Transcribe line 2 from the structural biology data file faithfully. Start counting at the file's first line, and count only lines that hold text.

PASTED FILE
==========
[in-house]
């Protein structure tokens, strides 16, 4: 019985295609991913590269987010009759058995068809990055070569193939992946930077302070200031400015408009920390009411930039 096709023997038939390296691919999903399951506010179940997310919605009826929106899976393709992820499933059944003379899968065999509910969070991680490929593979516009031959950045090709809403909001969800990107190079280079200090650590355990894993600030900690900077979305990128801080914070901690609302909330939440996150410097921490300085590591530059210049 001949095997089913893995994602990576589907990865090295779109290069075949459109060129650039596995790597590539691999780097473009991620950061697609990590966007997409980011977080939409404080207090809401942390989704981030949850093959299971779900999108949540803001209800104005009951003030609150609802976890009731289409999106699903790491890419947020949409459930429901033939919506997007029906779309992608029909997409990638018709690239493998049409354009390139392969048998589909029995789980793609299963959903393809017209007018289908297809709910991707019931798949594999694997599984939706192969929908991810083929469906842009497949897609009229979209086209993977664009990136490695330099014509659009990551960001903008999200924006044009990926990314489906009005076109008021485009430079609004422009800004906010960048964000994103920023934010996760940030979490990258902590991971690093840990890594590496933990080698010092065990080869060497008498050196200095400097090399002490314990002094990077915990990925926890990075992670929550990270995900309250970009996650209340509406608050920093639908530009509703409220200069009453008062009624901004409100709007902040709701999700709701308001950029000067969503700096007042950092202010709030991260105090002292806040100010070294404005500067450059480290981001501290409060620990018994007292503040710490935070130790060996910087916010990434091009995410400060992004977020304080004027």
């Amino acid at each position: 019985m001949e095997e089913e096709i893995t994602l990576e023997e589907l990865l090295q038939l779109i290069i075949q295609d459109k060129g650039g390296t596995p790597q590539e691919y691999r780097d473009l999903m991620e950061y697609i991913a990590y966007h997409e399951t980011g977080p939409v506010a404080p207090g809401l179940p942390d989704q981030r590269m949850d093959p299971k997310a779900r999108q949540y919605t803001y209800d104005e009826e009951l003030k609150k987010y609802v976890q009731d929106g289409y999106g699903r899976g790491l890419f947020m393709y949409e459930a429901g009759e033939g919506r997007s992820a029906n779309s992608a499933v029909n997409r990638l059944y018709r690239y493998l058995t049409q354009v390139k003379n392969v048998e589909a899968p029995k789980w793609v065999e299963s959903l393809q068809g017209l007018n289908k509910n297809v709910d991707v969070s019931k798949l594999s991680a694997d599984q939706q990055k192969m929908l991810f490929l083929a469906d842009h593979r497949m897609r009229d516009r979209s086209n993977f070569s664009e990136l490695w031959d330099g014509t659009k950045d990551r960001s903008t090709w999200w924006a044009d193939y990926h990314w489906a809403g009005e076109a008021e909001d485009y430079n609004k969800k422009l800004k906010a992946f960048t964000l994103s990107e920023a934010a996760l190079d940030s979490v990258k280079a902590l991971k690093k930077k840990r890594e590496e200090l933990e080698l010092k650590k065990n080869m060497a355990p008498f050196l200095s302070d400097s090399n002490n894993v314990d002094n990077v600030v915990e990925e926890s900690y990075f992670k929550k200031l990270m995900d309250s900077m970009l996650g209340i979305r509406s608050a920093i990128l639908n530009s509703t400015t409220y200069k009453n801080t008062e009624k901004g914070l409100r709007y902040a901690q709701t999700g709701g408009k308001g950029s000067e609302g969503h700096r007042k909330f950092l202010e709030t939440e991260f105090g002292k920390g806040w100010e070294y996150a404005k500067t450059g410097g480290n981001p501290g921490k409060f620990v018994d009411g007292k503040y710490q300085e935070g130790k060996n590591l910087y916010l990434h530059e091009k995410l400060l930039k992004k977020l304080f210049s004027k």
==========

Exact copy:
């Protein structure tokens, strides 16, 4: 019985295609991913590269987010009759058995068809990055070569193939992946930077302070200031400015408009920390009411930039 096709023997038939390296691919999903399951506010179940997310919605009826929106899976393709992820499933059944003379899968065999509910969070991680490929593979516009031959950045090709809403909001969800990107190079280079200090650590355990894993600030900690900077979305990128801080914070901690609302909330939440996150410097921490300085590591530059210049 001949095997089913893995994602990576589907990865090295779109290069075949459109060129650039596995790597590539691999780097473009991620950061697609990590966007997409980011977080939409404080207090809401942390989704981030949850093959299971779900999108949540803001209800104005009951003030609150609802976890009731289409999106699903790491890419947020949409459930429901033939919506997007029906779309992608029909997409990638018709690239493998049409354009390139392969048998589909029995789980793609299963959903393809017209007018289908297809709910991707019931798949594999694997599984939706192969929908991810083929469906842009497949897609009229979209086209993977664009990136490695330099014509659009990551960001903008999200924006044009990926990314489906009005076109008021485009430079609004422009800004906010960048964000994103920023934010996760940030979490990258902590991971690093840990890594590496933990080698010092065990080869060497008498050196200095400097090399002490314990002094990077915990990925926890990075992670929550990270995900309250970009996650209340509406608050920093639908530009509703409220200069009453008062009624901004409100709007902040709701999700709701308001950029000067969503700096007042950092202010709030991260105090002292806040100010070294404005500067450059480290981001501290409060620990018994007292503040710490935070130790060996910087916010990434091009995410400060992004977020304080004027």